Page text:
The renaissance of design

Iab said in another thread, " Your clients decide if your work was a success and hire you again, or don’t. You decide nothing."

I was thinking of that while listening to “Midnight Train to Georgia”. I’m sure Buddah Records (the company that released it) was just looking for money, but the song is great. People still sing it and listen to it 50 years later and probably will keep listening for another 50 or more because it’s art.

I think that’s what good design is. The bare minimum of what we do is service a business. When design is done well, it becomes something more.

Herman-Miller hired the Eameses to make a chair that would turn a profit with the Eiffel chair. However, tonight I was at a local community centre and they had a few Eiffels mixed in with some other chairs. Of all the furniture that people can buy and sit on, why is the Eiffel so popular? Because it’s great design that goes beyond just meeting a client’s business need.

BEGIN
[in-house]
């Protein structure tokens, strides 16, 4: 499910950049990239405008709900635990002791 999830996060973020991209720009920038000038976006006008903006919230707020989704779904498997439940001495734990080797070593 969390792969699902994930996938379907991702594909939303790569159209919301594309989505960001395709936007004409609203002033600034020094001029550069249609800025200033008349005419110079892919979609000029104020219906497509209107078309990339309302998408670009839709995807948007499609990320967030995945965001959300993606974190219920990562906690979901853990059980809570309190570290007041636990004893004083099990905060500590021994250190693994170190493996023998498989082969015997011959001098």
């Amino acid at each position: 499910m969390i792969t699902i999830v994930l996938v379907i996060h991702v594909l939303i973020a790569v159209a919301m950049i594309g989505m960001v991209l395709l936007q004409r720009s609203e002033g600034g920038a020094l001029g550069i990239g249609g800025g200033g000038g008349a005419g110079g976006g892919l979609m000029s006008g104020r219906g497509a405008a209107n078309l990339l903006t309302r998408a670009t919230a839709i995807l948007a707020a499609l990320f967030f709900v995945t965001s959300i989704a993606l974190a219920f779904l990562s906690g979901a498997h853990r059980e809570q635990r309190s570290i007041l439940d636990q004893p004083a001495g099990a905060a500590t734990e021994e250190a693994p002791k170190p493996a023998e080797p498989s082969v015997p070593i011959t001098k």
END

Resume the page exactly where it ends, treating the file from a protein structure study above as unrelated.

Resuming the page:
All this brings me to the renaissance. People have always painted and sculpted, but there was only one renaissance. If I was making a list of truly great design, I might start with the Eames furniture (and others) in the '50s and continue adding things at a good pace up until about 1990. Then I think my list would tail off and probably end with the iPhone4 from 2010.

I think this is why design creates passion. It’s certainly why I got into it. It’s why I keep working in design, because I know that I have the ability to create great design. Having said that, if I was 18 today, I think I’d go into animation, programming or something else. I think we’re in an era of less opportunity for great design (although, I don’t know why).